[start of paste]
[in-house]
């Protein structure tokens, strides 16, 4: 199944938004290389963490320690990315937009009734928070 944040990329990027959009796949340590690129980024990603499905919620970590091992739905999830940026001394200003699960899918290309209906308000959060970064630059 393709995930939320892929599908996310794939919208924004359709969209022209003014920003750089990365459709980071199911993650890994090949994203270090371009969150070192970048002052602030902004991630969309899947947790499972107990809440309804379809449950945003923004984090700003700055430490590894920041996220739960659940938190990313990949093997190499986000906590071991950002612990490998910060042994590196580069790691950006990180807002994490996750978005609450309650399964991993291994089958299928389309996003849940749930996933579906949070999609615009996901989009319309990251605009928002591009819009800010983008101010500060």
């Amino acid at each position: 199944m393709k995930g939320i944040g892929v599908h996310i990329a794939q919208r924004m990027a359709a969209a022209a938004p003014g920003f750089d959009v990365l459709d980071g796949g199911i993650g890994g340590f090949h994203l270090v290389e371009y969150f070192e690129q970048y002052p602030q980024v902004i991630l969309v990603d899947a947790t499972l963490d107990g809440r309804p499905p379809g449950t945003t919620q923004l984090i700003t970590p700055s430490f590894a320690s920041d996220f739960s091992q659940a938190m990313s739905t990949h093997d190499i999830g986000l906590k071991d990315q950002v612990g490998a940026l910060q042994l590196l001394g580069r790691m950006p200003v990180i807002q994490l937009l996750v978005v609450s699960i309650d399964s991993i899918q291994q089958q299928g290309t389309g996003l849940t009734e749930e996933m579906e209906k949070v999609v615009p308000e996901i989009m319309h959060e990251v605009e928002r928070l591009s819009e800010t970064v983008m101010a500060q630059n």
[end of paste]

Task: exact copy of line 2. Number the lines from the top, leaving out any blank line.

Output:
């Protein structure tokens, strides 16, 4: 199944938004290389963490320690990315937009009734928070 944040990329990027959009796949340590690129980024990603499905919620970590091992739905999830940026001394200003699960899918290309209906308000959060970064630059 393709995930939320892929599908996310794939919208924004359709969209022209003014920003750089990365459709980071199911993650890994090949994203270090371009969150070192970048002052602030902004991630969309899947947790499972107990809440309804379809449950945003923004984090700003700055430490590894920041996220739960659940938190990313990949093997190499986000906590071991950002612990490998910060042994590196580069790691950006990180807002994490996750978005609450309650399964991993291994089958299928389309996003849940749930996933579906949070999609615009996901989009319309990251605009928002591009819009800010983008101010500060």